Peter Jackson is shooting The Hobbit at 48fps, and James Cameron is set to follow suit with Avatar 2. But what is the point if films cannot yet be projected at such a high spec? Adrian Pennington reports

With digital transition expected to be complete in the major territories by 2015, high frame rates (HFR) are being touted as the next technical advance in exhibition, a move backed by Peter Jackson and James Cameron.

But while the cost of upgrades to digital projection equipment is said to be minimal, projector manufacturers and the US studios face an uphill task to persuade global exhibitors to adopt it in the absence of HFR content.

“There is no great demand for it at the moment,” says Andrew Myers, CEO of the UK’s Everyman Cinemas, which recently equipped its upmarket nine-cinema circuit with Sony 4K systems.

“Everyone’s focus has been on rolling out digital projection and then 3D which is why there has been no demand for HFR to date,” says Oliver Pasch, head of European digital cinema sales at Sony Professional. “As more and more pictures are shot at 4K the only way to improve the image further is on the timing base.”

Film-makers believe higher frame rates significantly improve image quality over the standard 24 frames a second. The effect is even more apparent on 3D features, as the human eye and brain are more sensitive when separate left and right images are projected. And it is here the impetus is focussed.

The initiative is being led by Jackson, who is shooting The Hobbit: An Unexpected Journey in 3D at 48 frames per second (fps), and Cameron who plans to shoot the second and third Avatar instalments at 48 or 60 fps.

While it is technically possible today to project at those rates, the current Digital Cinema Initiatives (DCI) delivery standard does not support it. The original DCI specifications incorporated 48 fps mainly for the purpose of 2x24 fps playback for 3D, not 2x48 fps.

“Along with other manufacturers we are pushing for the DCI spec to be revised,” says Pasch.

The most recent Series II projection and server equipment can support HFR provided they integrate a video processor known as an integrated media block (IMB), which overcomes the bandwidth limitations in the connection from server to projector. One estimate puts the cost at less than $5,000, allowing exhibitors to avoid a full system replacement.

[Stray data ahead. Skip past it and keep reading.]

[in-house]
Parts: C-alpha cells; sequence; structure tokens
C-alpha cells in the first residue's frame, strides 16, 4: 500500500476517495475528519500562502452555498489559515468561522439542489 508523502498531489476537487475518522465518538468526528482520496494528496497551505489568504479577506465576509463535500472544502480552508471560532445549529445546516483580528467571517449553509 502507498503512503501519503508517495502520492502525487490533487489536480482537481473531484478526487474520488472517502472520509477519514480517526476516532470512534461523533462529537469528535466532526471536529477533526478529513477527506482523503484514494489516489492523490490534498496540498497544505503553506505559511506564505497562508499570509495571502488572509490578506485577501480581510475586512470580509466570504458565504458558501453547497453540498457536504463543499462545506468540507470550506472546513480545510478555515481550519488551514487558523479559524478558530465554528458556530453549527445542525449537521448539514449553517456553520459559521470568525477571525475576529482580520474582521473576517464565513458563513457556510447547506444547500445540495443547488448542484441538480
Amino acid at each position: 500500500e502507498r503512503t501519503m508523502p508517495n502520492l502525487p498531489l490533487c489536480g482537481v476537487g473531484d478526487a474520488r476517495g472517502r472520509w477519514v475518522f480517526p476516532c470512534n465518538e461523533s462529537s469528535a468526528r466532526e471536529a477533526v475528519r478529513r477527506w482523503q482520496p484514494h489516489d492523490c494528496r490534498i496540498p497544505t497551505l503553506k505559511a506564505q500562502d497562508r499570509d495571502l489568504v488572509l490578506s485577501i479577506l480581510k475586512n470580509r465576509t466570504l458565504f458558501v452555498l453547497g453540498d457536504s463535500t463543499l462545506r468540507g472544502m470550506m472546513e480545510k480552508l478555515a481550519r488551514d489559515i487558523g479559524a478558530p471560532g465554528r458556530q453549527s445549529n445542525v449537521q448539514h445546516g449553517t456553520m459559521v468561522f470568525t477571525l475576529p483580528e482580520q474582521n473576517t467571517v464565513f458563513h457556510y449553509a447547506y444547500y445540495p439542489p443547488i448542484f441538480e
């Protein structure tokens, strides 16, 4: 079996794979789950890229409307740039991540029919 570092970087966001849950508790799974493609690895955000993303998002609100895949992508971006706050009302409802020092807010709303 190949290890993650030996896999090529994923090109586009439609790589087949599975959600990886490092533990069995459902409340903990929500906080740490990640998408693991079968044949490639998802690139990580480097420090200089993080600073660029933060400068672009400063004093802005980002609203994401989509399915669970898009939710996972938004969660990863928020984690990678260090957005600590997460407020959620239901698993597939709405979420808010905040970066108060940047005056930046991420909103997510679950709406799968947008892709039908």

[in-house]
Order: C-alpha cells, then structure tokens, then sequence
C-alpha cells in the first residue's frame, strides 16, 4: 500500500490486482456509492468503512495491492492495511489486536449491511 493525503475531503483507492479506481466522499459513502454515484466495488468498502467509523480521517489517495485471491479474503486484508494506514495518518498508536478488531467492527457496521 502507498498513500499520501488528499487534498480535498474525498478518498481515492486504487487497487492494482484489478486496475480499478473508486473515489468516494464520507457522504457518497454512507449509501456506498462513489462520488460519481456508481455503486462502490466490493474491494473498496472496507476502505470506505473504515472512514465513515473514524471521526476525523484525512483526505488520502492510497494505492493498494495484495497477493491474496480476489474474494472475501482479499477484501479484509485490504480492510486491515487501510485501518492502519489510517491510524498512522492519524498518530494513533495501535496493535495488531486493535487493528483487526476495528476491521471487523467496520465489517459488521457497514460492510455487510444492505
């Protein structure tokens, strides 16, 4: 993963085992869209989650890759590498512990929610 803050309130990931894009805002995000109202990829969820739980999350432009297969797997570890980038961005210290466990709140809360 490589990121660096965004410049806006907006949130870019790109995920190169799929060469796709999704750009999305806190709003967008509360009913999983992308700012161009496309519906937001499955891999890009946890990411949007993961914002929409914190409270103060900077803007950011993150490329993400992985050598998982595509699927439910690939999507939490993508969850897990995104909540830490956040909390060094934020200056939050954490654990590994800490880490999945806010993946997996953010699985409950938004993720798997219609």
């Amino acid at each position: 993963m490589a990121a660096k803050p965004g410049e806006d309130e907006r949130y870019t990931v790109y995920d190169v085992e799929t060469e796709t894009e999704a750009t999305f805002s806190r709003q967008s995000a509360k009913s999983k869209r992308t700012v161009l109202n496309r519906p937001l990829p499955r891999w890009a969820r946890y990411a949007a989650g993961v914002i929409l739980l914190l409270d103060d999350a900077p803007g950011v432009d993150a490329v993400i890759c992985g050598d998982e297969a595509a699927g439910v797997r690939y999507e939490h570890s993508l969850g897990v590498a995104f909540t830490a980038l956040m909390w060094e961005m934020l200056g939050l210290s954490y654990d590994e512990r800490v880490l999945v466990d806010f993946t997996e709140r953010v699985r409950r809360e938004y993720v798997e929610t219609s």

‘Exhibitors need to be ready for when this is coming’

James Cameron

Sony claims its technology already supports 96 fps (2x48 fps) and that only a firmware upgrade is required to trigger the electronics.

It is likely the brunt of the cost of switching to higher frame rates will be borne by post-production which is required to increase disk storage space and spend more time on special effects.

“The cost [to switch to HFR] is not at the camera, which is very straightforward; the cost is not at the projectors, because it is a software upgrade,” Cameron suggests. “I could go out right now, shoot a movie at 60 fps if it was all live action and project it, and have a stunning effect. What we have to work on is the effects workflow, primarily the render pipeline.”

“I would actually advise people to wait a year until we get sorted out with the render pipeline,” he adds. “Exhibitors need to be ready for when this is coming, but we are not quite there yet for effects-oriented projects.”

“HFR is the next big thing, more so than generic adoption of 4K projection systems,” says Richard Nye, Christie’s European cinema sales director. “It will happen on a worldwide basis but only with the impetus of a major release. Avatar 2 [due December 2014] will likely be the lift-off point for HFR.”

This assumes HFR stereo 3D features will be projected at 2K resolution. A higher frame rate screening of a 4K stereo picture would double the storage  and post-production costs again and is simply not practical at this time.

Switching to HFR gives film-makers another creative option. Exposing twice the amount of film reel and therefore doubling the budget has been a clear impediment so far. But the arrival of digital cameras capable of shooting at least 48fps, coupled with digital cinema projector systems effectively removes these obstacles.